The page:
By David B. Kopel
Liberty magazine, May 2000 issue, pp. 19-20. More by Kopel on gun control in Japan.
In the past several years, the Japanese government has worked very hard in the United Nations, and in nations around the world, to spread its gun prohibition policies all over the globe. From funding gun-buybacks in South Africa, to presenting petitions against gun possession by Americans, to pushing for major United Nations policies against private gun ownership, Japan has turned gun prohibition into one of the nation's major exports. But this aggressive export campaign, as applied to the United States, is premised on a deep misunderstanding, and a failure to understand the important differences between Japan and many other nations the United States.
In Japan, there is little need to own a firearm for protection against crime, but in America, although crime has declined in recent years, the violent crime rate remains very high -- in large part as a result of mistakes made by Americans in the past. Unlike the Japanese, white Americans kidnapped slaves from Africa, and, after the slaves were freed, kept black people in miserably poor conditions. Much of America's current crime is a direct result of prior racist mistreatment of black people.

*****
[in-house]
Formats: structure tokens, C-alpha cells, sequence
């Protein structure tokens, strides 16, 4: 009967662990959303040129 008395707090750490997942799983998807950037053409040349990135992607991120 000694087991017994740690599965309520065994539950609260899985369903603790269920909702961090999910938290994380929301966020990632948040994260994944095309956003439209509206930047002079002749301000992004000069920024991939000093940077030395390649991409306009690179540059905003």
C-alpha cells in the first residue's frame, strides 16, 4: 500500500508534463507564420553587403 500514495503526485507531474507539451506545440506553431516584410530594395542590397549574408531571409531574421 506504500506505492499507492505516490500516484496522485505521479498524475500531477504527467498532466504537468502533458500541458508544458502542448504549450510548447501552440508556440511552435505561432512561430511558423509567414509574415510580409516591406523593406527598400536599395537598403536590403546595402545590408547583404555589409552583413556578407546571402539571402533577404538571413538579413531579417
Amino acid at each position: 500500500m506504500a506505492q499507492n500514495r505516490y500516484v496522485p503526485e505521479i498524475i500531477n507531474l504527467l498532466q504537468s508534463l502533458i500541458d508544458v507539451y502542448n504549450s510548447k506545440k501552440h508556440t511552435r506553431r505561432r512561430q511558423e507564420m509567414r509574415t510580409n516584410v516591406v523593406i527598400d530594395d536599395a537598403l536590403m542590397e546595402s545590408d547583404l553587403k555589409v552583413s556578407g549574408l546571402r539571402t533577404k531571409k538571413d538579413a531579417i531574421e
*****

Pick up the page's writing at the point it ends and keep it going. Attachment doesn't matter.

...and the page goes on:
In addition, the American police spend an enormous amount of their resources enforcing the drug laws; consequently, there are fewer police resources to fight violent crime.
And, of course, America's government-run schools are a disaster. Many students graduate from American high schools unable to read; such people often find that they cannot find a job which will pay as well as does a life of crime.
With so much crime, police are simply unable to protect all people at all times. In fact, under the legal doctrine of "sovereign immunity," American police forces have no legal obligation to protect people before a crime is committed; police only have the legal duty to investigate crime after it has taken place.